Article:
Next Saturday November 21st, it will be three years since the Ministry of Natural Resources staged an armed raid on Glencolton Farms over raw milk. See video:
Tomorrow, Tuesday November 17th, farmer Michael Schmidt will hold what has become an annual press conference to update members of provincial parliament on further developments following that November 2006 raid. In the past, concerned cow share members and interested citizens have also taken part in these press conferences, both as speakers and as listeners. Continue reading
This recent story, by Travis Pillow, originally appeared in “The Fine Print”, a journalism project at the University of Florida. It was originally titled “The Raw Milk Revolution“.
Bubba Kurtz, left, in his manure-free milking parlor. (The Fine Print/University of Florida)
“A farmer in Florida is pushing the envelope by bucking pasteurization regulations in milk. The milk is safe to drink as long as the cows are healthy, the farmer says.
It’s a good day for Bubba Kurtz when nobody craps in the parlor.
These days most dairies are crappy—covered in the feces of hundreds of cows who get packed into industrial feedlots, injected with hormones and antibiotics, and engorged with chemical-laced feed until they can’t help but shit themselves.
But Kurtz runs one of Florida’s cleanest milk operations, with some of the state’s healthiest cows. In 2007, Kurtz and Sons Dairy won the prize for the cleanest milk in the state. Since he went into business on his own in 1991, Kurtz has won the prize three times and consistently ranks in the top 20, out of hundreds of dairies. His relatively tiny herd has built a legion of loyal customers from Tallahassee to Ocala. Continue reading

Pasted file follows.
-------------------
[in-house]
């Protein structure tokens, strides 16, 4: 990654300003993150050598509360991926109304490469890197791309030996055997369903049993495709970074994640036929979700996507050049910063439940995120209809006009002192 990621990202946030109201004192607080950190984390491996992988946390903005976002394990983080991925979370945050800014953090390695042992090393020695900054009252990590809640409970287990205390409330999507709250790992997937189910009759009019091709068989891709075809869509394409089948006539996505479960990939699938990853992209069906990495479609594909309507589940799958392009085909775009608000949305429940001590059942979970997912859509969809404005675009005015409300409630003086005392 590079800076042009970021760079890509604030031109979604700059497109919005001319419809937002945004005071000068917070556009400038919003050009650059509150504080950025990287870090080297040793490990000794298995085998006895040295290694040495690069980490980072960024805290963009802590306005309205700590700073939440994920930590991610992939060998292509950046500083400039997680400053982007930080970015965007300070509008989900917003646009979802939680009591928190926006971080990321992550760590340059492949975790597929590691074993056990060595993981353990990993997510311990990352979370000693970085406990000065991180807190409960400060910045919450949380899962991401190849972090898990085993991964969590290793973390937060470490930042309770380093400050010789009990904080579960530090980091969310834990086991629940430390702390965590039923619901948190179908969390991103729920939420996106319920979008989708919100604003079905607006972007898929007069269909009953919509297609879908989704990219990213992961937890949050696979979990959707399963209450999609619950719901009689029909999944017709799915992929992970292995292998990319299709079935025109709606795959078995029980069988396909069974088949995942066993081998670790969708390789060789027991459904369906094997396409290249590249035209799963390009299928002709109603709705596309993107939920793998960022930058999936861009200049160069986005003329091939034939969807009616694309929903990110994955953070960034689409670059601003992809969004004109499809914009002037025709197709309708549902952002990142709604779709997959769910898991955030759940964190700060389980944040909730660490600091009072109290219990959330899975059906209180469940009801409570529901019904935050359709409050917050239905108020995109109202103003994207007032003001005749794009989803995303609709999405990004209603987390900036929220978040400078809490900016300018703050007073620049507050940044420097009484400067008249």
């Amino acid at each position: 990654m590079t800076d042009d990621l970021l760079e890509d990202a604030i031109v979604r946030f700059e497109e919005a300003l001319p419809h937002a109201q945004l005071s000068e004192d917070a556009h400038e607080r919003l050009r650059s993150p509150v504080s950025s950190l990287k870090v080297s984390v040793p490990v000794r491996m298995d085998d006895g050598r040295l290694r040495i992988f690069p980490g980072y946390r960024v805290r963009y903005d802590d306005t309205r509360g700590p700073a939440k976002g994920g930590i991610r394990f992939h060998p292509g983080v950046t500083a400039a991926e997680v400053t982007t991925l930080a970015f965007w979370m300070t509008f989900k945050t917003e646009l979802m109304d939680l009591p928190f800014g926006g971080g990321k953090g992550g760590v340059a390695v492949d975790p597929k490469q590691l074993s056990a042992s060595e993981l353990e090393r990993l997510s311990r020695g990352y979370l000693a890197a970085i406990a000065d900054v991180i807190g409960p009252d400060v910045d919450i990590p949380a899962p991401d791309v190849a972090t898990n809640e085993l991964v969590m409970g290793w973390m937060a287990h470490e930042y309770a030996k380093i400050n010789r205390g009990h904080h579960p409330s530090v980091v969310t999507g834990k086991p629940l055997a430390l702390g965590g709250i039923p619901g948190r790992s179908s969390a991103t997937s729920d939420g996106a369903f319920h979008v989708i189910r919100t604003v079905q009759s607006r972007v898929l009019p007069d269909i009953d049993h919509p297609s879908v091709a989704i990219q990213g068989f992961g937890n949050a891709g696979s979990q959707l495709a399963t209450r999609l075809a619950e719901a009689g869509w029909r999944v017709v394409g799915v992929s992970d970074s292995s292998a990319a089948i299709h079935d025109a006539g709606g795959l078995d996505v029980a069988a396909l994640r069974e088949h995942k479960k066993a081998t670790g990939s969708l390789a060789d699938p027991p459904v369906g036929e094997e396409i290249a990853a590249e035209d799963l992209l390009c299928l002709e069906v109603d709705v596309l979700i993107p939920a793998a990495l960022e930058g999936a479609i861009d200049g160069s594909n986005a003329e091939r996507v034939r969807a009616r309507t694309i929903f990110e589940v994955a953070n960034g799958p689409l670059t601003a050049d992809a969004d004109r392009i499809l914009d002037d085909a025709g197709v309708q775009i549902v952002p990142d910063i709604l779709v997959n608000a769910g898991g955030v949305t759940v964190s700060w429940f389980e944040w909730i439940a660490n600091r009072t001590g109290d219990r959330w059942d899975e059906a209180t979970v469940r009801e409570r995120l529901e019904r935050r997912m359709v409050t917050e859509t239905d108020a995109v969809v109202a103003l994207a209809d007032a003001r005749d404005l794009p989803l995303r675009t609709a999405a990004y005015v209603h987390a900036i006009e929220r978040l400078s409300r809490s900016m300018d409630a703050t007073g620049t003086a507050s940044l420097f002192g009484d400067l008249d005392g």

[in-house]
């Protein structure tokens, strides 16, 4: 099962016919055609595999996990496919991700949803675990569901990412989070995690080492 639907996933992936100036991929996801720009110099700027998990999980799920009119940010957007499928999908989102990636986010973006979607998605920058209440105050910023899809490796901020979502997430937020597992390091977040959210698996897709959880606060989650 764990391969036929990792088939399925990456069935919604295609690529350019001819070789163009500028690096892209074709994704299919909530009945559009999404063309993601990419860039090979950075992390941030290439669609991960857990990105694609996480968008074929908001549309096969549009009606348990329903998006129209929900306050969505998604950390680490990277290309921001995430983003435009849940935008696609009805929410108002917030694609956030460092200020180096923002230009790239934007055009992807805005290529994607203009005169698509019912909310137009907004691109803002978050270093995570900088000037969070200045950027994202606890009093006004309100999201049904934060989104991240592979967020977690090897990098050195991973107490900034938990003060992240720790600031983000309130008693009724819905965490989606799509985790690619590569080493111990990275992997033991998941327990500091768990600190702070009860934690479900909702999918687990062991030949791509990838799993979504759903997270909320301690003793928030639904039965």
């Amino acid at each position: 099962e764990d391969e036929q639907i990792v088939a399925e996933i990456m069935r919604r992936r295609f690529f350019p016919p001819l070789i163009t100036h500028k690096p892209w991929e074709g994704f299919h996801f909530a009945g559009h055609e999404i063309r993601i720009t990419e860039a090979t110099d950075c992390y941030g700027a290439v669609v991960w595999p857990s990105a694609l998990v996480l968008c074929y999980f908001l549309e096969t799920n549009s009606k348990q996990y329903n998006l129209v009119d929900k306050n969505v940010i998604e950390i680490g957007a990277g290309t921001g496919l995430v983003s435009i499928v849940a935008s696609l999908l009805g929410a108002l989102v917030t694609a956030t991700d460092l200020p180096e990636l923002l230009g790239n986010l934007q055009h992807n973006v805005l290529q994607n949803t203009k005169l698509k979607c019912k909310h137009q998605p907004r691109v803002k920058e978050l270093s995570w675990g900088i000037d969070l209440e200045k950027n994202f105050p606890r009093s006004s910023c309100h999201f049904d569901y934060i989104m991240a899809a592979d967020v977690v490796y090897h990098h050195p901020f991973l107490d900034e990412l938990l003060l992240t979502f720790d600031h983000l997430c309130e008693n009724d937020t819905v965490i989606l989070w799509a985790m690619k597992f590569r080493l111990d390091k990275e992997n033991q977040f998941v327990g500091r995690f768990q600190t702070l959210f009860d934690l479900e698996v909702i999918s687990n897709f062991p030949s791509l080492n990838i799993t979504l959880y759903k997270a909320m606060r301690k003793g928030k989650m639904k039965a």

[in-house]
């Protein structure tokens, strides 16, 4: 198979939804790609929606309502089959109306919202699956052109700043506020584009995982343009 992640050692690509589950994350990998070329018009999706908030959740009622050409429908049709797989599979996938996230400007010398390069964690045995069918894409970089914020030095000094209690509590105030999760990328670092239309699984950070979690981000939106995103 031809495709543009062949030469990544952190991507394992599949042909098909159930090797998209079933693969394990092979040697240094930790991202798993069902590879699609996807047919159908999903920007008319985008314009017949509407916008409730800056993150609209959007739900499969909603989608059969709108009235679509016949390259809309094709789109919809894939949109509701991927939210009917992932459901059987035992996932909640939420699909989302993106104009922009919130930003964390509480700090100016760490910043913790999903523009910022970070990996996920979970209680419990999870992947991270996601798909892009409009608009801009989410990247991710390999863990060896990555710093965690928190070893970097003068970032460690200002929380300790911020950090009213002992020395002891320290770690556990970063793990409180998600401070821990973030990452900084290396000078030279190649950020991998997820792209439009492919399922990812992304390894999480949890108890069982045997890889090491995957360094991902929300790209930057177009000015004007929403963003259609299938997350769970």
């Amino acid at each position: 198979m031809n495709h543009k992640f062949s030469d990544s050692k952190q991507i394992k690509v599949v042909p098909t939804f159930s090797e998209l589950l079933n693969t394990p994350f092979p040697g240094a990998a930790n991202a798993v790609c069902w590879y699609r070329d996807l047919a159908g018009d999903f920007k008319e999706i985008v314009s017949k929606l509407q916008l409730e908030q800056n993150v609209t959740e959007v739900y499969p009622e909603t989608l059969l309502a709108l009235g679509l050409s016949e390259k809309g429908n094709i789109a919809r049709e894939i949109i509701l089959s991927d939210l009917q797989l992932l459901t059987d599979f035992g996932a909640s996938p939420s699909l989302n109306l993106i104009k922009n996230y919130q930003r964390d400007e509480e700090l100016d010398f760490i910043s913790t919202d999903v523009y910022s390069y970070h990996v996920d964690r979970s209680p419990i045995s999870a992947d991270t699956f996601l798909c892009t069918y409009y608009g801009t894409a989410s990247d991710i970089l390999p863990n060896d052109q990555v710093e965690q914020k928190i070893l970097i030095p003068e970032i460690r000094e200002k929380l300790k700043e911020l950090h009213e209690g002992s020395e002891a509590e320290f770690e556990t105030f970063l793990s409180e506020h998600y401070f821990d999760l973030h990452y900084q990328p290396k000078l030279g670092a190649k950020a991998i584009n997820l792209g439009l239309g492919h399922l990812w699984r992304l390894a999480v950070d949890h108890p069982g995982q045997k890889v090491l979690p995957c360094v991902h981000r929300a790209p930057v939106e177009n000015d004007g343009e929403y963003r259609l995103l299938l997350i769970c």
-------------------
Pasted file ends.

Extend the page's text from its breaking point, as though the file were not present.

In this story from The Cap Times, Jim Goodman argues that “Corporate agribusiness has a problem with organic farmers because they haven’t yet figured out a way to totally bleed them like they have conventional farmers.”
They used to tell farmers "get big or get out". Maybe that's no longer a workable solution. More likely it's going to be, go organic and sell local or get out of farming.
But I think it’s more than that. It’s that organic agriculture and more specifically, farmers selling direct to consumers cutting out the middle man and the processing — as in raw milk — set a dangerous precedent. Dangerous that is, for the future of agribusiness’ sector dominance. The market share of these kind of farmers may be small… but it’s growing. And as more and more agribusiness farmers wake up to the fact that possibly the only farmers making money in today’s economy ARE those who sell local and sell direct… well, it doesn’t take a lot of smarts to see that organic farming offers a way out for corporate farmers who feel trapped in a sinking ship. Can a tipping point be far off, if things are allowed to continue the way they have been going.
“Why is conventional agriculture so wound up? Are they afraid of organic agriculture? What’s all the fuss about? After all, a recent study by the Lieberman Research Group showed that organic food sales account for only 3.5 percent of all food product sales in the U.S.
A column in the September 2009 Prairie Farmer leads me to believe that the author, a spokesperson for conventional agriculture, dislikes and even fears organic farming and its supporters. Continue reading